SEELY v. CITY OF NEW YORK

No. 136.

24 F.2d 412 (1928)

SEELY v. CITY OF NEW YORK et al.

Circuit Court of Appeals, Second Circuit.

January 20, 1928.


Attorney(s) appearing for the Case

Silas B. Axtell, of New York City (Charles A. Ellis, of New York City, of counsel), for appellant.

George P. Nicholson, Corp. Counsel, of New York City (Charles J. Carroll, of Brooklyn, N. Y., and William A. Walling, of New York City, of counsel), for appellee city of New York.

Burlingham, Veeder, Masten & Fearey, of New York City (Chauncey I. Clark and P. Fearson Shortridge, both of New York City, of counsel), for appellee Pennsylvania R. Co.

Before MANTON, L. HAND, and AUGUSTUS N. HAND, Circuit Judges.


PER CURIAM.

The appellant was employed as a linesman on the tug P. R. R. No. 27, operated by the Pennsylvania Railroad Company, when, on December 5, 1924, No. 27 collided with the fireboat W. L. Strong, owned by the city of New York. When the collision occurred, the appellant was struck by a line which parted, and received injuries for which he filed this libel. We approve the findings and conclusion of the court below, which resulted in holding the fireboat Strong solely in fault for this collision. The decree was against the city of New York and in favor of the Pennsylvania Railroad Company, dismissing the libel as to it, with costs.

We approve the exoneration of the Pennsylvania Railroad Company from the charges of fault. But the Pennsylvania Railroad Company was liable to the appellant, a seaman, for maintenance and cure — expenses incurred due to this happening. Since a recovery is granted against the city of New York, it must respond primarily for compensatory damages, which includes maintenance and cure during the period of the appellant's sickness, and among such items is that of medical expenses. But the Pennsylvania Railroad Company is secondarily liable for such maintenance and cure, and must respond in damages, if the city does not satisfy the decree which will be entered in accordance with this opinion.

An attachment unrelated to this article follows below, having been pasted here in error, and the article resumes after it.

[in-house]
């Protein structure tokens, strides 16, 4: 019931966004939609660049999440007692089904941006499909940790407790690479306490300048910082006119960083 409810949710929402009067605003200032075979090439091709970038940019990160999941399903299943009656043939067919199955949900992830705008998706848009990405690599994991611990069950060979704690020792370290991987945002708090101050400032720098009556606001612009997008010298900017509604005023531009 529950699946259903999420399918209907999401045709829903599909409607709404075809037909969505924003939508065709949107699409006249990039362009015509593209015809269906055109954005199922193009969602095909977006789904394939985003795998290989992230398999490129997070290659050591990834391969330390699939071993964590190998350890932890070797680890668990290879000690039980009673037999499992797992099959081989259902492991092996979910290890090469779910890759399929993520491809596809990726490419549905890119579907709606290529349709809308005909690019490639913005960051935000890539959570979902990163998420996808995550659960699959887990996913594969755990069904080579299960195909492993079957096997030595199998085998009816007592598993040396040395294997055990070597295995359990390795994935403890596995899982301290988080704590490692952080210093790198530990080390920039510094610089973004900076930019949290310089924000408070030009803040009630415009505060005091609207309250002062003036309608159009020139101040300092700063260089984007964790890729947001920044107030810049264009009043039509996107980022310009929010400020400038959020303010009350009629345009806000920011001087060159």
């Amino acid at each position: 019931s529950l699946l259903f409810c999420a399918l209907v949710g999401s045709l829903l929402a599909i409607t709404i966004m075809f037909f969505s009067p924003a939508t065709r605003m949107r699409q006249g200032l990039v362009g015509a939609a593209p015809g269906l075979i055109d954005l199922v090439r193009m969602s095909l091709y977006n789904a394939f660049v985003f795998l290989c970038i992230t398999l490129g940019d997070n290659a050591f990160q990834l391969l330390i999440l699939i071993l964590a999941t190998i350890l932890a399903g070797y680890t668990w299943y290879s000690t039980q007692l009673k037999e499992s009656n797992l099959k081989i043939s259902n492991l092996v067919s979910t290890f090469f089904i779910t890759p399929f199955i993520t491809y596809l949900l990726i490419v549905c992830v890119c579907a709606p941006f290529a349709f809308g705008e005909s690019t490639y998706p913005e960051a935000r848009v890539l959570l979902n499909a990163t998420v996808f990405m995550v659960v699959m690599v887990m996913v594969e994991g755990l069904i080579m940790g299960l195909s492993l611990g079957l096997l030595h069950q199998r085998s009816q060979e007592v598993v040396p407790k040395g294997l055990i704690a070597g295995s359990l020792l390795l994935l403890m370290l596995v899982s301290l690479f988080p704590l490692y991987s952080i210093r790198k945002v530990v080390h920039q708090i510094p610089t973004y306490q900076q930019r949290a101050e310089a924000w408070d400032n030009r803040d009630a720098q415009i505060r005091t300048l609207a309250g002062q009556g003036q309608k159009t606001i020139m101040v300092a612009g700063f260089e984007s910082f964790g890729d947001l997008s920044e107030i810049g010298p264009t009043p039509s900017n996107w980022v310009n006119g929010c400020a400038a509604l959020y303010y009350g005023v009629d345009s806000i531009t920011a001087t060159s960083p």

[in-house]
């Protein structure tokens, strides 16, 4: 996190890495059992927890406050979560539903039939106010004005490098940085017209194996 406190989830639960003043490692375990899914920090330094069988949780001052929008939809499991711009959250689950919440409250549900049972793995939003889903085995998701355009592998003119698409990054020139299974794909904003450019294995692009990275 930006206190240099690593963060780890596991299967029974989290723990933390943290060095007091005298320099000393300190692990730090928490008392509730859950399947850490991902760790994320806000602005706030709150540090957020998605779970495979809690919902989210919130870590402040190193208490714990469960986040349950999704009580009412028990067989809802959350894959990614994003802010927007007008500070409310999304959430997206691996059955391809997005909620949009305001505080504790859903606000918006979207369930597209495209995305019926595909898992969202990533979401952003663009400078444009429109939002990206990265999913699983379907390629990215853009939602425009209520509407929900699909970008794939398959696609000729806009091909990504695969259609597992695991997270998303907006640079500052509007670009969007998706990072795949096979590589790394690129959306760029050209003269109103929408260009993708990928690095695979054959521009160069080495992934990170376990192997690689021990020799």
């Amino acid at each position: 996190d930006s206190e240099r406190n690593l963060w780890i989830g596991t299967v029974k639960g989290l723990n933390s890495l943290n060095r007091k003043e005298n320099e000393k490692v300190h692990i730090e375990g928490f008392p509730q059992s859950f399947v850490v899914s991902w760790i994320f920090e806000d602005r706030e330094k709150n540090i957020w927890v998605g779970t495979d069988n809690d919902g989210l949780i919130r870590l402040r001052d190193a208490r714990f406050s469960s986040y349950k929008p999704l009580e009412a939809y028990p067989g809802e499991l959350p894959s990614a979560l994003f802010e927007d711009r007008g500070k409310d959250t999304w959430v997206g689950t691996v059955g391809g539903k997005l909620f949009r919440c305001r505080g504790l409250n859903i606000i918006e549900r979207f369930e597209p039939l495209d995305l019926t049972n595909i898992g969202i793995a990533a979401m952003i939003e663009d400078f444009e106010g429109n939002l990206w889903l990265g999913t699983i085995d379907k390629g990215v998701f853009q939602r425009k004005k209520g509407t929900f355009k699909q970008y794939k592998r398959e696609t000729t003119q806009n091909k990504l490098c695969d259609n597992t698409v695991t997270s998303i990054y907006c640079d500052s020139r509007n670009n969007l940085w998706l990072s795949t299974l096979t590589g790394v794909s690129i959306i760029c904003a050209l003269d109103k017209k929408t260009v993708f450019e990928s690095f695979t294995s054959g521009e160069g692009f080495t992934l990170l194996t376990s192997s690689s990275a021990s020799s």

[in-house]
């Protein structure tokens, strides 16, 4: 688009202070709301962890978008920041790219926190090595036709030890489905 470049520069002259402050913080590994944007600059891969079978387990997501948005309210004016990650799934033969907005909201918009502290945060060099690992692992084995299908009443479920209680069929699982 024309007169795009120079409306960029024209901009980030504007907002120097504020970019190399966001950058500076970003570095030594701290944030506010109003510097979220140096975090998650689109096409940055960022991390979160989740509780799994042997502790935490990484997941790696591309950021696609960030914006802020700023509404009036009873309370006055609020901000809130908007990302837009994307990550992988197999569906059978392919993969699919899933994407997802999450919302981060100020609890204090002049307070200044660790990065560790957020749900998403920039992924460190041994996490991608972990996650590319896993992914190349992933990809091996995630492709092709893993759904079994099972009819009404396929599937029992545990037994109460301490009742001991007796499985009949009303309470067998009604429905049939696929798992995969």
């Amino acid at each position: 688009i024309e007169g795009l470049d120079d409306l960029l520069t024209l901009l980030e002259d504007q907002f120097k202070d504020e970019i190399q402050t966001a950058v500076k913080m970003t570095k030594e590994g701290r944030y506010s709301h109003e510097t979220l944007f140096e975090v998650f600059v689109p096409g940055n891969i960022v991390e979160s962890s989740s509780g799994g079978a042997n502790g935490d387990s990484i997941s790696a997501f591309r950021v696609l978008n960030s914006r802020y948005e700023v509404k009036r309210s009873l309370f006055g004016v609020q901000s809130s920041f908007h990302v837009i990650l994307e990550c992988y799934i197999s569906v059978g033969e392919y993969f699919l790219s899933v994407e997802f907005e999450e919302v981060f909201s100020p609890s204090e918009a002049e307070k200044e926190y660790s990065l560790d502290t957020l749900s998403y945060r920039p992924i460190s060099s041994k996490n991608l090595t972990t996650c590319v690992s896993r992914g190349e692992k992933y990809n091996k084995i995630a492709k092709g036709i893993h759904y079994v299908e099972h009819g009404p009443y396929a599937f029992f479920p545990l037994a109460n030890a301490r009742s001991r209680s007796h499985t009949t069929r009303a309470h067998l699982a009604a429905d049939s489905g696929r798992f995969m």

At the time of his injury the appellant was 36 years old and earning $1,800 a year. The damages allowed below are not compensatory for the appellant's loss of wages, doctors' bills, and permanent injury, together with the accompanying pain and suffering. Considering the length of time required to effect such cure as the appellant has obtained, together with such pain and suffering, caused by his injury, his loss of earnings, his medical bills, and his permanent disability, resulting in the shortening of his leg and an ankylosis of the ankle, requiring his using a cane to walk, all of which has incapacitated him from following his occupation as a seaman, the award should be increased to $12,000.

The decree is modified, and the District Court is directed to enter a decree for $12,000, with costs to the appellant. The Pennsylvania Railroad Company is held secondarily liable for $400 as damages for maintenance and cure. The decree allowing costs to it is reversed.

Decree modified.


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